Wednesday, January 06, 2010

Stephen Mulholland on Gun Control

I have got to admit, when I first saw that Stephen Mulholland had penned an article on gun control, I expected the usual dogma. But, it seems, even the diehard liberals cannot ignore the glaring statistics. Mulholland's article, although no watershed moment, is definitely a move in the right direction (pardon the pun). But I do not labour under any illusion that the ANC will never reverse the damage it has done to gun ownership. The issue was never crime reduction, but rather the disarmament of the white population, despite there being no evidence of any white uprisings. The ANC clearly moved to consolidate power, so as to ensure they rule until the second coming of Christ.

IT WAS as a lowly recruit in the United States Army Armour Training Corps in 1960 in Fort Knox, Kentucky that I had my only proper experience in the use and handling of guns.

We fired many thousands of rounds during six months of active duty under the watchful gaze of hardened veterans of the Korean and other conflicts in which the US has been engaged.

The thing about guns is that once the trigger is pulled there is no calling back the bullet. Once it is on its way, the die is cast. The muzzle velocity of a typical modern infantry rifle is more than 800m a second.

This is among the reasons that I have never owned a gun. They scare me. Their destructive power is something that I would not want in my hands.

But, of course, millions of decent people all over the world take a different stance. For them a gun is part of the recreational pursuit of hunting or perhaps target shooting. For others, particularly those living in countries like ours, with high rates of violent crime, guns are an essential form of protection.

This is particularly the case in South Africa where corrupt policeman sell guns and ammunition to criminals, arms are shipped easily across our porous borders from regions where armed conflict has been common, such as Mozambique and Zimbabwe. Also, criminals with combat training illegally enter our country and young gangsters in our townships seek self identity and esteem through possession of lethal weapons.

In our rural areas farmers and their families are preyed upon by armed, dangerously aggressive and desperate criminals who will kill without a second thought. Who can blame farmers for arming themselves? Who can blame them for wishing to protect their lives and to prevent their womenfolk from being raped and murdered?

We who live in suburbia have the protection of private security, paid for out of after-tax money as the State fails in its duty of protecting the citizens. And we usually have close neighbours to call upon, whereas farmers no longer have the comfort of the old commando system where citizens volunteered to maintain security in their communities.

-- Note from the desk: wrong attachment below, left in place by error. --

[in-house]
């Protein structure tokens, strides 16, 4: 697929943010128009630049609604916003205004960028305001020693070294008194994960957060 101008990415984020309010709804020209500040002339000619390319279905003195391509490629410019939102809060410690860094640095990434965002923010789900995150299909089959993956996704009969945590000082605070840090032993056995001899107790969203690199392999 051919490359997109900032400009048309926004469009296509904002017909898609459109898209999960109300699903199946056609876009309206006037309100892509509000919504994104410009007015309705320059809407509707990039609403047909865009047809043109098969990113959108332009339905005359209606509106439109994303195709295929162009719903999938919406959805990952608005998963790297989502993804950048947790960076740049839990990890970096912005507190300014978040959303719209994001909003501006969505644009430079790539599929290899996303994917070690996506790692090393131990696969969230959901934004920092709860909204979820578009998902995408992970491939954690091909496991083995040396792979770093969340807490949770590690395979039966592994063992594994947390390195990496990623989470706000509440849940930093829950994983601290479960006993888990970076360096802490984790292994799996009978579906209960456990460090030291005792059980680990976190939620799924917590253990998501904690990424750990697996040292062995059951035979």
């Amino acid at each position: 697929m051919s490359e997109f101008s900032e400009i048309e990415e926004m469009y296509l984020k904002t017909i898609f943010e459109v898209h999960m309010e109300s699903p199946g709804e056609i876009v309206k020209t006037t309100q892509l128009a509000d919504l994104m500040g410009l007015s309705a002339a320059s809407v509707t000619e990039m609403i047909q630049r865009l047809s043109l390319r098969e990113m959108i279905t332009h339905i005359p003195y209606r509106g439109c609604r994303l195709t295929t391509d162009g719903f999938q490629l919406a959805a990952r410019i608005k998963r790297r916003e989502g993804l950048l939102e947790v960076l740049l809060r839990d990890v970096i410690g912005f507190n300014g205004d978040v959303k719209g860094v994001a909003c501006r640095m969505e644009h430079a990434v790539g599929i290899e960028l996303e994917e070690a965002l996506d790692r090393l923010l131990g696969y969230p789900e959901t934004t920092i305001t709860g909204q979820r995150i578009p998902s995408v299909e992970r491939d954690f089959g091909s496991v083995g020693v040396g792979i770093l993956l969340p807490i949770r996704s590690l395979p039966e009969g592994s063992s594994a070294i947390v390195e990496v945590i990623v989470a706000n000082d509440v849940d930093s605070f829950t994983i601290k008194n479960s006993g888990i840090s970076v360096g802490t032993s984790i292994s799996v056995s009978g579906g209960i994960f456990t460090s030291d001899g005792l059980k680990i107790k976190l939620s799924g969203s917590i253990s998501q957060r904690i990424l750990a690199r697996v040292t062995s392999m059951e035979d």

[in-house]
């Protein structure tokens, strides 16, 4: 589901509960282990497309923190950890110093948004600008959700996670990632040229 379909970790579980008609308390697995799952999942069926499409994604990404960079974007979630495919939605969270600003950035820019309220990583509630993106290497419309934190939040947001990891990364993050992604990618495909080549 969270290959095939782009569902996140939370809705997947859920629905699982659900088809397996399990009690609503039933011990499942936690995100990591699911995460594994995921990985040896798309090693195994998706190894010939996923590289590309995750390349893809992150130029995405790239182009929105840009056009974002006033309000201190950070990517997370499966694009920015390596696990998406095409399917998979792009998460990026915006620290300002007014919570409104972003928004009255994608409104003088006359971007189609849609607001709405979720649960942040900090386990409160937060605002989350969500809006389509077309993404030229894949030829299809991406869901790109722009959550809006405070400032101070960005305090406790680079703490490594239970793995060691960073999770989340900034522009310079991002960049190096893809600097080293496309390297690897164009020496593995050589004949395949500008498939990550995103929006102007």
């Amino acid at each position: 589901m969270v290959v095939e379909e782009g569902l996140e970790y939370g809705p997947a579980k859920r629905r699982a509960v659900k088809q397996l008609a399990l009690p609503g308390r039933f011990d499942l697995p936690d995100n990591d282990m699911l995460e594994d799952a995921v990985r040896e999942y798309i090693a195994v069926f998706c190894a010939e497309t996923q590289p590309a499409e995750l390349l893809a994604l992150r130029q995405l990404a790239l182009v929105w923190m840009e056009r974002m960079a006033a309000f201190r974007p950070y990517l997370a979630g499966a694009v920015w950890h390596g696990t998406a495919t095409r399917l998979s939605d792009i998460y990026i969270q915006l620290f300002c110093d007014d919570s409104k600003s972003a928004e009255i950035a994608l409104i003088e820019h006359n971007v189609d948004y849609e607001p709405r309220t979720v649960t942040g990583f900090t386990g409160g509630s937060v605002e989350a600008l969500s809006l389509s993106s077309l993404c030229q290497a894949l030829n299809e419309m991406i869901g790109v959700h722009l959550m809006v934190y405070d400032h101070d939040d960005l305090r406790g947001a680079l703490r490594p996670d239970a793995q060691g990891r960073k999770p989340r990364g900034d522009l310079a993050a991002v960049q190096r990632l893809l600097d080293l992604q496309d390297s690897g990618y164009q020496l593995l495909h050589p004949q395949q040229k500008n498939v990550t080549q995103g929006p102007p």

Recently a resident of Alberton rescued his neighbours from probable murder and rape at the hands of three criminals, one of whom he shot dead. Had he not been armed would he have been wise to enter the house?

In the United States the Second Amendment gives citizens the right to bear arms. It is a right which the majority of Americans endorse. As a result, there are some 200 million guns owned by little more than 300 million Americans.

It can be argued that such wide gun ownership is responsible for the relatively high rates of violent crime and of suicide by gunshot in many parts of the USA. On the other hand, it is in rural areas, where crime rates are generally lower, that the gun ownership is highest.

Finland, a nation of 5.3 million, has a long tradition of hunting and ranks among the top five nations in the world in civilian gun ownership. It has 1.6 million firearms in private hands, mostly rifles for hunting. It has an extremely low level of gun violence and a recent shooting of four victims in a love spat was by a Kosovian with a criminal record.

John Lott, a highly regarded American economist, argues that there is solid evidence that where law-abiding citizens are allowed to carry concealed firearms, crime rates decline. (Indeed, but it surprises me that people still believe the issue was about crime. It never was.)

On January 11 South Africa will embark on yet another gun amnesty in an effort to reduce the number of guns in private hands.

One wishes the police well but the evidence suggests that if criminals know that citizens might carry the means to defend themselves they will react logically, to the benefit of all.

Source: Dispatch Online

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